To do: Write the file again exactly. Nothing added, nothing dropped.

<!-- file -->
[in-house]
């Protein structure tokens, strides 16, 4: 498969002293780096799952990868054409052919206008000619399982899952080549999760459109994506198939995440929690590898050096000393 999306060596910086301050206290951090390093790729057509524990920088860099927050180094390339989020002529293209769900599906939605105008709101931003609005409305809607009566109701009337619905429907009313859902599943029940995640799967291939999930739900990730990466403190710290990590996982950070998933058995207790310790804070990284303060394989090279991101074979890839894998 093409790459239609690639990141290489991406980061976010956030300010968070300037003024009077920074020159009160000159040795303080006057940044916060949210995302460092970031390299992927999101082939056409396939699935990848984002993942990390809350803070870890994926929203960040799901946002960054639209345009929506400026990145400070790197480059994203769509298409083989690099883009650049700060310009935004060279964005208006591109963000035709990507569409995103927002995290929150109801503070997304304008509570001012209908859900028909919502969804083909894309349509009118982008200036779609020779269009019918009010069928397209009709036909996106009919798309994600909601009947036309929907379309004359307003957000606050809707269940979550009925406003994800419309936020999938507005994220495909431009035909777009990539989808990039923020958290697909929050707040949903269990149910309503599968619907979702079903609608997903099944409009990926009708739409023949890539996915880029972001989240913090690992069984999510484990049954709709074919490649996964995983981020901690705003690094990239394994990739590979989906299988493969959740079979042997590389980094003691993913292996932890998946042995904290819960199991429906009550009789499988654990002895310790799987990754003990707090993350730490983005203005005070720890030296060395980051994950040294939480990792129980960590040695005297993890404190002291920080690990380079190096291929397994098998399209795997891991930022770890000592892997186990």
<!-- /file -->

[in-house]
């Protein structure tokens, strides 16, 4: 498969002293780096799952990868054409052919206008000619399982899952080549999760459109994506198939995440929690590898050096000393 999306060596910086301050206290951090390093790729057509524990920088860099927050180094390339989020002529293209769900599906939605105008709101931003609005409305809607009566109701009337619905429907009313859902599943029940995640799967291939999930739900990730990466403190710290990590996982950070998933058995207790310790804070990284303060394989090279991101074979890839894998 093409790459239609690639990141290489991406980061976010956030300010968070300037003024009077920074020159009160000159040795303080006057940044916060949210995302460092970031390299992927999101082939056409396939699935990848984002993942990390809350803070870890994926929203960040799901946002960054639209345009929506400026990145400070790197480059994203769509298409083989690099883009650049700060310009935004060279964005208006591109963000035709990507569409995103927002995290929150109801503070997304304008509570001012209908859900028909919502969804083909894309349509009118982008200036779609020779269009019918009010069928397209009709036909996106009919798309994600909601009947036309929907379309004359307003957000606050809707269940979550009925406003994800419309936020999938507005994220495909431009035909777009990539989808990039923020958290697909929050707040949903269990149910309503599968619907979702079903609608997903099944409009990926009708739409023949890539996915880029972001989240913090690992069984999510484990049954709709074919490649996964995983981020901690705003690094990239394994990739590979989906299988493969959740079979042997590389980094003691993913292996932890998946042995904290819960199991429906009550009789499988654990002895310790799987990754003990707090993350730490983005203005005070720890030296060395980051994950040294939480990792129980960590040695005297993890404190002291920080690990380079190096291929397994098998399209795997891991930022770890000592892997186990």